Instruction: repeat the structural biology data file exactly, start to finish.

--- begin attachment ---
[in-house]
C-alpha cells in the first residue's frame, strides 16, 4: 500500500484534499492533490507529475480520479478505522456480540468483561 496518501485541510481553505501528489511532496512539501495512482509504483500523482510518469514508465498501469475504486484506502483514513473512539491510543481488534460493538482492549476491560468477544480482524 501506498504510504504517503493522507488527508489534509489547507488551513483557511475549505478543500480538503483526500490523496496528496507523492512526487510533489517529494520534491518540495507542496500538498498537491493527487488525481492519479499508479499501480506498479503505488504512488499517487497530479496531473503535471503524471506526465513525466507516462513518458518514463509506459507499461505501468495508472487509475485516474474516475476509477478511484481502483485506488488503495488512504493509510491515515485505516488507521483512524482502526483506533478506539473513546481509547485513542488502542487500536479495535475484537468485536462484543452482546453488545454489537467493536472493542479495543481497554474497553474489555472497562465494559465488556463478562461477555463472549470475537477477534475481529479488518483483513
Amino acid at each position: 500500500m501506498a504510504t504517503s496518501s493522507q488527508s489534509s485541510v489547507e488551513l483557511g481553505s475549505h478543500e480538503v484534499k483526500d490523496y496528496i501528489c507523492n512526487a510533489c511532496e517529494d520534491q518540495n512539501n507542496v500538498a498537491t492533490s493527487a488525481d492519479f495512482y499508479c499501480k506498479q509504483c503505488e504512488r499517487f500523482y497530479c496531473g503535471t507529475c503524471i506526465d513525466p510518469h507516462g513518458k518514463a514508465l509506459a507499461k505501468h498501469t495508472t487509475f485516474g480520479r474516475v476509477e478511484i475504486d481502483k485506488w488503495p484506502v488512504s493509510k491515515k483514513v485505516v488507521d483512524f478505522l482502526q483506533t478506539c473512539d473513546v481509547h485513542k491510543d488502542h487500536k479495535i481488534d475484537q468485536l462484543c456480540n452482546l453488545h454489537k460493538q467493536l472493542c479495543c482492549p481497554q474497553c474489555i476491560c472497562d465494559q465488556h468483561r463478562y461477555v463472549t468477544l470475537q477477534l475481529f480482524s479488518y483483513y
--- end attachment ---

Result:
[in-house]
C-alpha cells in the first residue's frame, strides 16, 4: 500500500484534499492533490507529475480520479478505522456480540468483561 496518501485541510481553505501528489511532496512539501495512482509504483500523482510518469514508465498501469475504486484506502483514513473512539491510543481488534460493538482492549476491560468477544480482524 501506498504510504504517503493522507488527508489534509489547507488551513483557511475549505478543500480538503483526500490523496496528496507523492512526487510533489517529494520534491518540495507542496500538498498537491493527487488525481492519479499508479499501480506498479503505488504512488499517487497530479496531473503535471503524471506526465513525466507516462513518458518514463509506459507499461505501468495508472487509475485516474474516475476509477478511484481502483485506488488503495488512504493509510491515515485505516488507521483512524482502526483506533478506539473513546481509547485513542488502542487500536479495535475484537468485536462484543452482546453488545454489537467493536472493542479495543481497554474497553474489555472497562465494559465488556463478562461477555463472549470475537477477534475481529479488518483483513
Amino acid at each position: 500500500m501506498a504510504t504517503s496518501s493522507q488527508s489534509s485541510v489547507e488551513l483557511g481553505s475549505h478543500e480538503v484534499k483526500d490523496y496528496i501528489c507523492n512526487a510533489c511532496e517529494d520534491q518540495n512539501n507542496v500538498a498537491t492533490s493527487a488525481d492519479f495512482y499508479c499501480k506498479q509504483c503505488e504512488r499517487f500523482y497530479c496531473g503535471t507529475c503524471i506526465d513525466p510518469h507516462g513518458k518514463a514508465l509506459a507499461k505501468h498501469t495508472t487509475f485516474g480520479r474516475v476509477e478511484i475504486d481502483k485506488w488503495p484506502v488512504s493509510k491515515k483514513v485505516v488507521d483512524f478505522l482502526q483506533t478506539c473512539d473513546v481509547h485513542k491510543d488502542h487500536k479495535i481488534d475484537q468485536l462484543c456480540n452482546l453488545h454489537k460493538q467493536l472493542c479495543c482492549p481497554q474497553c474489555i476491560c472497562d465494559q465488556h468483561r463478562y461477555v463472549t468477544l470475537q477477534l475481529f480482524s479488518y483483513y